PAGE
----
Journalism Workshop on Evidence-Based Medicine: Program

Click red arrows to read descriptions of the sessions.

Thursday, Oct. 29

2-2:15 p.m.


  • Karl Stark, assistant managing editor, business, health and science, The Philadelphia Inquirer

2:15-3:30 p.m.

Getting up to speed on clinical studies

What’s the anatomy of a clinical study, and which parts should you pay the most attention to? What questions should you ask about the results? Which limitations are most important to consider? Digging into medical studies can seem intimidating, but developing a structured plan for approaching the study can help. This session will introduce you to the major sections of a clinical study and what you should be looking for in each one for your reporting. The session will also offer tips on what questions to ask the authors and other independent sources about a study’s findings.
  • Hilda Bastian, editor for clinical effectiveness resources, PubMed Health, National Center for Biotechnology Information, National Library of Medicine

  • Tara Haelle, AHCJ medical studies topic leader and independent journalist, Dunlap, Ill.


3:30-3:45 p.m.



3:45-5 p.m.

The connections and disconnections of science and policy

Science is supposed to guide policymaking when it comes to medicine and health. But the evidence can be equivocal. And even when the science is clear, policies sometimes aren’t. This session is designed to help journalists explore for their audiences the sometimes-tenuous links between science and the policy decisions that impact lives.
  • Scott Hensley, writer and editor, NPR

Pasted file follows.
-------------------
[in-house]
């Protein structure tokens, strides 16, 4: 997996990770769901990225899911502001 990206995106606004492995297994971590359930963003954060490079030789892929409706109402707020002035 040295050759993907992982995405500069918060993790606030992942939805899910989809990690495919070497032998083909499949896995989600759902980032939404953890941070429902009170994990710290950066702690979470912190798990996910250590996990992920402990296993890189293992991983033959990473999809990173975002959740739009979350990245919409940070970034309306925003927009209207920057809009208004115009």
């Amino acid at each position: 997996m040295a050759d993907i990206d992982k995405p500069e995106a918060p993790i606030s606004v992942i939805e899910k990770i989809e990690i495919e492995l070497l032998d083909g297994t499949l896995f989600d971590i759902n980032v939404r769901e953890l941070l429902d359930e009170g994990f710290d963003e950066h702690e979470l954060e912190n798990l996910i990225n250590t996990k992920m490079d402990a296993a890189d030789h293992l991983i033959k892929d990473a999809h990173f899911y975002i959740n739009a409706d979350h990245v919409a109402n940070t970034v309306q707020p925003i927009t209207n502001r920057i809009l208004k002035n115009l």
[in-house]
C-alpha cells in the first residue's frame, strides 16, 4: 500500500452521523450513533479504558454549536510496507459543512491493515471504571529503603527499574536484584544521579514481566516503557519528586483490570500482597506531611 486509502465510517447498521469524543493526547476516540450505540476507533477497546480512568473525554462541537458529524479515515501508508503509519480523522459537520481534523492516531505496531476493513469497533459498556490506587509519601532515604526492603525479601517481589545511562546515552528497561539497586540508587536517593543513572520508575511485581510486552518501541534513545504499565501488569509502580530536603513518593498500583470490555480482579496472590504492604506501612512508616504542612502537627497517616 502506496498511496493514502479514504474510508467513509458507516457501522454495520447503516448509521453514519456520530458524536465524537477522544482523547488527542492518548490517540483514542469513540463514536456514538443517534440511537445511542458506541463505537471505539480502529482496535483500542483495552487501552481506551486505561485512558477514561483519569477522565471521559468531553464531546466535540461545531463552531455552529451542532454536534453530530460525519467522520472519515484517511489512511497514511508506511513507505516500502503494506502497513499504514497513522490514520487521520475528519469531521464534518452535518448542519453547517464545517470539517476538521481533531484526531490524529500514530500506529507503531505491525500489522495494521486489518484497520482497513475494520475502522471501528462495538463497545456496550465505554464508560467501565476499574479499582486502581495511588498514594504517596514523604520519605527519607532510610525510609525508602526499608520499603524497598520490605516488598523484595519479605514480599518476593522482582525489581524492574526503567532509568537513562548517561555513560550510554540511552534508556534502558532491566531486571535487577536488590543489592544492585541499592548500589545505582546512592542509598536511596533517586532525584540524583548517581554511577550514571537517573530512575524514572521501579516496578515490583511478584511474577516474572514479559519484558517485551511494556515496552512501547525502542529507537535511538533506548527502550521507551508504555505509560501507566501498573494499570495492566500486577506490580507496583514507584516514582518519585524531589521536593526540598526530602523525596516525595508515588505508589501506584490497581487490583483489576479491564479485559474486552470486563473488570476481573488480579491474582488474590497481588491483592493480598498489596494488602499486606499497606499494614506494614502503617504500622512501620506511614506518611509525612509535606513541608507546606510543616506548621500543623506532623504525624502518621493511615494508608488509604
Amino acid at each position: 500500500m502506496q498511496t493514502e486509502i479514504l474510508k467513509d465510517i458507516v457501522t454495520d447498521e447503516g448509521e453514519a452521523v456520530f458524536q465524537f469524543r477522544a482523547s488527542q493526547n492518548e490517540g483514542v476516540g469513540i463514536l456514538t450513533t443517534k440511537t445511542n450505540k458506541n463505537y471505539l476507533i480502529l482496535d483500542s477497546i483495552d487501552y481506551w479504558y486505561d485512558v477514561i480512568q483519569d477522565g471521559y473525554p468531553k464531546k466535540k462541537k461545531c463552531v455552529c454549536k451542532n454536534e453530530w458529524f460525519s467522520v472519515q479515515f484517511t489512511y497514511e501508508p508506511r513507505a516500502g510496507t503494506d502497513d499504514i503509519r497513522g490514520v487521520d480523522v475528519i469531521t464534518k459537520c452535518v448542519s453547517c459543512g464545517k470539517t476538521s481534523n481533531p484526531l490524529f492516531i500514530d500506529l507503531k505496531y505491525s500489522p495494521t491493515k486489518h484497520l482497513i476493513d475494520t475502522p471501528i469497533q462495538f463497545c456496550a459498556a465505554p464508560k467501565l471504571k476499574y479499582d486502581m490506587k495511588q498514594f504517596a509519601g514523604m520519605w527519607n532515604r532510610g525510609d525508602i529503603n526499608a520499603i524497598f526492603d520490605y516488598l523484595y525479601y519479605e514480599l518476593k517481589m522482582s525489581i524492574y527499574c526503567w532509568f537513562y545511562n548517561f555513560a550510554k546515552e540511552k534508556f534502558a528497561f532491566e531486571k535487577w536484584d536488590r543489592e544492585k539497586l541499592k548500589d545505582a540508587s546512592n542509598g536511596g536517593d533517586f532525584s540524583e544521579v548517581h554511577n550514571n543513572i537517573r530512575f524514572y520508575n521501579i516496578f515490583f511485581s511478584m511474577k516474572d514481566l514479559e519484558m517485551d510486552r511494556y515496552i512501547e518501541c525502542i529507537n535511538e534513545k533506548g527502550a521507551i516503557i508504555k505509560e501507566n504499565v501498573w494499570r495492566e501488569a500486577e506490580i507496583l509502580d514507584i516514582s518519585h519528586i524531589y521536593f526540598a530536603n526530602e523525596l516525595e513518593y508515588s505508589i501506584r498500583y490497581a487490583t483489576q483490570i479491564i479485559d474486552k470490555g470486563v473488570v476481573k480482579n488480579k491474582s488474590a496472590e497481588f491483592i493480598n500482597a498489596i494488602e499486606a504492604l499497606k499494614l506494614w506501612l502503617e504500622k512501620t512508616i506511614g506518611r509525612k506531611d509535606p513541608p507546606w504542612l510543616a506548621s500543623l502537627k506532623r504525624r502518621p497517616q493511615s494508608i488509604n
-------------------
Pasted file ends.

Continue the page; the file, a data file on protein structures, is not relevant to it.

• Kenneth Lin, M.D., M.P.H., associate professor of family medicine and director, Primary Care Health Policy Fellowship, Georgetown University Department of Family Medicine; associate deputy editor, American Family Physician

  • Paul K. Whelton, M.D., clinical professor of epidemiology, Tulane University School of Public Health and Tropical Medicine


5-6:30 p.m.



Friday, Oct. 30

7:15-8:15 a.m.

Breakfast available


8:30-10:30 a.m.

Research tools for evidence-based stories

This panel of experts offers guidance for health journalists to use some of the most comprehensive and evidence-based resources available. While initially these resources might seem overwhelming, our speakers will help you navigate and put these tools to work for you. For the just-initiated or experienced users, you can leave this session with improved resources and skills.
  • Kay Dickersin, Ph.D., director, U.S. Cochrane Center, John Wiley and Sons; director, Center for Clinical Trials, Johns Hopkins Bloomberg School of Public Health

  • Rob Logan, Ph.D., communication scientist, National Library of Medicine

  • David Rind, M.D., vice president of editorial and evidence-based medicine, UpToDate, Wolters Kluwer Health


10:30-10:45 a.m.






10:45 a.m. - Noon


How to report on scientific fraud

Retractions of scientific papers are on the rise. Findings in many fields, including cancer research, don't seem to hold up. Is fraud increasing? In a session led by a professor of journalism and the co-founder of Retraction Watch, learn how to find and report on cases of misconduct – some of which are hiding in plain sight – and how to analyze data to find important evidence.